A non-fiction novel of the bloody Power Affair in Arizona, 1918.
"this stunning collection of short stories draws unrelenting portraits of cruelty."
--Jeffrey Greene
Fiction (novel) Scribner, February 2008
"The story of 17 year old Ned Thorne who joins the army and gets posted to the furthest outpost of the Arizona Territory in 1871, where he must prove himself to his superiors and himself."
Fiction (novel)
"a bitter, witty psychological profile of genius that is also a wonderful celebration of country music."
--Donald Barthelme

Thomas Cobb

Coming in August from William Morrow and Co.
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Western Writers of America Spur Award Winner, Best Long Novel

A Southwest Book of the Year-Pima County Library Association

With Blood in Their Eyes University of Arizona Press, 2012

Shavetail, Berkeley Penquin, 2009

SHAVETAIL Scribner, 2008.

Crazy Heart, Harper Collins, 2010


Western Writers of America Spur Award (long novel) 2009

Texas Institute of Letters Jesse H. Jones Award for fiction 2009

photo Eugene St. Pierre

I grew up in Tucson, Arizona and did not leave until I was an adult. I spent much of my childhood in the desert. Palo verde, and mesquite were the trees I knew best. Wet creosote was the first smell I found intoxicating. Among my playmates were the horned toad and the tarantula. And I knew the myths of frontier Arizona, and those myths and heroes became mine—Wyatt Earp and his brothers, Doc Holliday, Cochise, chief of the Chiricahua Apaches, and his friend Tom Jeffords, and Geronimo. And I knew that terrible things had happened nearby—a group of leading Tucson citizens and a recruited band of Papago Indians had slaughtered one hundred and fifty Apaches, mostly women and children, at Camp Grant.
By the time I was a teenager, I still loved and lived in the desert, but no longer wanted to stay there. I wanted to live in New York, or Los Angeles, or Chicago or London, where I supposed interesting and important things happened, but not Tucson. Years later, when I lived in Houston, I began to understand how important the desert was to me and how much I missed it. I began to read about it, and when I went back, I looked at the desert in a way transformed . It had become the landscape of my imagination. I live in New England, but I write in Arizona.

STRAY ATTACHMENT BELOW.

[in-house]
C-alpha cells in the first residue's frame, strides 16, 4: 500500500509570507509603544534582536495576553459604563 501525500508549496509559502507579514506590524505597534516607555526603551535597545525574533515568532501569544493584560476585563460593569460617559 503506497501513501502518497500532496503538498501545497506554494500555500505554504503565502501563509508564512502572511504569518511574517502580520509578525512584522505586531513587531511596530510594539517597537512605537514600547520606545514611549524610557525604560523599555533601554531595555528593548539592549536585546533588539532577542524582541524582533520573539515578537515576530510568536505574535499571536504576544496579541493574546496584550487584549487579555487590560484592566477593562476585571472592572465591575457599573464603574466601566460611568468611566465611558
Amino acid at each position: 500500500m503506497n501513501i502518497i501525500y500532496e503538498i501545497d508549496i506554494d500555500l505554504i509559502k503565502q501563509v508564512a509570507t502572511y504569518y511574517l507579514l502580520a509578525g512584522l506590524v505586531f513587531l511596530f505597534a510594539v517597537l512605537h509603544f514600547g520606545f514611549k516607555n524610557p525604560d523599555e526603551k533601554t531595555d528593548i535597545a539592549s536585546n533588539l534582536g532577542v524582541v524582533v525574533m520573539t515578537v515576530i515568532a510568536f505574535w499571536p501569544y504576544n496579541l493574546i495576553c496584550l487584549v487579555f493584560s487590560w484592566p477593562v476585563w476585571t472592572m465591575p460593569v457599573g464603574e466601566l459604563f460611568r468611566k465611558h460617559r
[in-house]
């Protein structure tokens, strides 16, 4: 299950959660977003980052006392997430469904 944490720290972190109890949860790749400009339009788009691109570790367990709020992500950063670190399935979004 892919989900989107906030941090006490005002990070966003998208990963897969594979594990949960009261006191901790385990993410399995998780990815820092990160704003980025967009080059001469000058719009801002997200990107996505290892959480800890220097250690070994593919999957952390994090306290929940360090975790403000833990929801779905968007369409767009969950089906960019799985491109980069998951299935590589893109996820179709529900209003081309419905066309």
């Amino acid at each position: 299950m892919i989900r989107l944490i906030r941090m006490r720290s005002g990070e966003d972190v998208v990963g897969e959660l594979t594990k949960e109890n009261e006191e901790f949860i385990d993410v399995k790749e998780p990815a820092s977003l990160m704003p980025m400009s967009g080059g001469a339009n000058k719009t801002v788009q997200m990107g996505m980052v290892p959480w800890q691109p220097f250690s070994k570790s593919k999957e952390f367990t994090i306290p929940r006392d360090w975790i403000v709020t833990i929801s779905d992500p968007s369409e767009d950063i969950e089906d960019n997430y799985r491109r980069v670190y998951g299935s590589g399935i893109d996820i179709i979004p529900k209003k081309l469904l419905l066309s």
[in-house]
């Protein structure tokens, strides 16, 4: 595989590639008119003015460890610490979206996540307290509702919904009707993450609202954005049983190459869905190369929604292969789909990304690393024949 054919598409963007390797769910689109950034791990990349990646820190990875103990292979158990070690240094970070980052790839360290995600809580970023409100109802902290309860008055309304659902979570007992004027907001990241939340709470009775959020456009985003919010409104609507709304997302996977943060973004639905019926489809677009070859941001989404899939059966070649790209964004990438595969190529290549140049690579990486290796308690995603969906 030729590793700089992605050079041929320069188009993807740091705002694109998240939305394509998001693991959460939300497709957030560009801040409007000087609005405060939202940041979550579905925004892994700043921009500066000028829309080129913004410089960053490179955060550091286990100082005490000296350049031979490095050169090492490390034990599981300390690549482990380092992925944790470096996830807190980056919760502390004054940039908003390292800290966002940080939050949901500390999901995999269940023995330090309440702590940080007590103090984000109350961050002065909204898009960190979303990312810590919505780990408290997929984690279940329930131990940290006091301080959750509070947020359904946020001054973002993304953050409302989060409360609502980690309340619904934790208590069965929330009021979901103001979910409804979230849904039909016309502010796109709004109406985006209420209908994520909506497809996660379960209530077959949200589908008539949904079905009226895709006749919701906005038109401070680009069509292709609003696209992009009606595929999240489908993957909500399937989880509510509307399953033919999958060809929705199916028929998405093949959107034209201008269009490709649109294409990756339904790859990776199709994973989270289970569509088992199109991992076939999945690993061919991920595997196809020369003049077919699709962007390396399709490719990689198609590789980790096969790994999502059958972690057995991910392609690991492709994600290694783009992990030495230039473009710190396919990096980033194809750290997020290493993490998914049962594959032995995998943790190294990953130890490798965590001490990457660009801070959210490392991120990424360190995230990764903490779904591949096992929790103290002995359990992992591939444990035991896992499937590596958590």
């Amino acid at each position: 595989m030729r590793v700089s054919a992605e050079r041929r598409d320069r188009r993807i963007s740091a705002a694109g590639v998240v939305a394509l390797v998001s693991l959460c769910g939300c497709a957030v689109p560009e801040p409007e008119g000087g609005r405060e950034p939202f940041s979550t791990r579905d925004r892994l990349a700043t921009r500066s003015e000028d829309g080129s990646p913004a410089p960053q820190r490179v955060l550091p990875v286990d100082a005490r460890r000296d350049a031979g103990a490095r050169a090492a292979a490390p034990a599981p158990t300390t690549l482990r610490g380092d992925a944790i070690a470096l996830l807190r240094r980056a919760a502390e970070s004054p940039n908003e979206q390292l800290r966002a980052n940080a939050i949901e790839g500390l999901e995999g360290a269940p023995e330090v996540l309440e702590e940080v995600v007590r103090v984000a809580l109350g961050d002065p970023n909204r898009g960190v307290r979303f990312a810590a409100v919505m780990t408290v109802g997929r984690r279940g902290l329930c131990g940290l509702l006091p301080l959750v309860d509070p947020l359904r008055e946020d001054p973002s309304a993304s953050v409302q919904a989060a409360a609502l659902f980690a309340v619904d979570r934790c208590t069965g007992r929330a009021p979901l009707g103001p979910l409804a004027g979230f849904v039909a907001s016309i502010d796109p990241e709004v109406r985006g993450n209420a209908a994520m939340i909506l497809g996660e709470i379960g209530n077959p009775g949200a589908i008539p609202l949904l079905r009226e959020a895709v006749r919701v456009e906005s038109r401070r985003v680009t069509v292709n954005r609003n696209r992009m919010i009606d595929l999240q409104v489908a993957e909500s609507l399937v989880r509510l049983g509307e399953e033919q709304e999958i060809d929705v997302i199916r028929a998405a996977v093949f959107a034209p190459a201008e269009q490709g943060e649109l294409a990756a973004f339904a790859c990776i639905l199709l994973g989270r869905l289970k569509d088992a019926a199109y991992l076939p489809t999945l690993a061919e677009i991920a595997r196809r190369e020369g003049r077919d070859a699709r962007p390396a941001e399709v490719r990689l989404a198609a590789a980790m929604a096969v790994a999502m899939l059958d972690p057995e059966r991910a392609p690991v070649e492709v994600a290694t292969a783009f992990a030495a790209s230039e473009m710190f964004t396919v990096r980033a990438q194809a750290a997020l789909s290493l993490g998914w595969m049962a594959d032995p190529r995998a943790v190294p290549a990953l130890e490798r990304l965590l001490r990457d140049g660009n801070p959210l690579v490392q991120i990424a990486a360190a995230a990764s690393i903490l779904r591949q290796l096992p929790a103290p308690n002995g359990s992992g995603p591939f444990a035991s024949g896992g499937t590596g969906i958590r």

Shavetail began on one of those trips back to Arizona. My childhood friend and I stumbled onto the ruins of Camp Supply, later Camp Rucker, in the southeastern part of Arizona, and I was entranced. The story of the place, the story of Lts. Rucker and Henely became the loosest of models for the main characters of the novel. The characters are fictional, and except for the Camp Grant Massacre which preceeds the action, so is the plot. What is true here is the setting-- the desert, foothills and mountains of southern Arizona and Mexico—and the sorts of lives that the place engenders.
The desert, especially the Sonoran desert, is often called things like “harsh and unforgiving,” and I suppose it is. But it’s also delicate and exquisitely beautiful. Each year, there’s less of it. Part of what I write of the desert is elegiac. Much of it is gone, more of it is going every day. Partly I don’t live in Arizona because I don’t want to intrude any further on that fragile place. Though there is an adventure story at the center of Shavetail, I see it primarily as a novel of linked love stories—stories of loves desired, lost and held on to at great cost. One of those stories is of me and the desert where I grew up.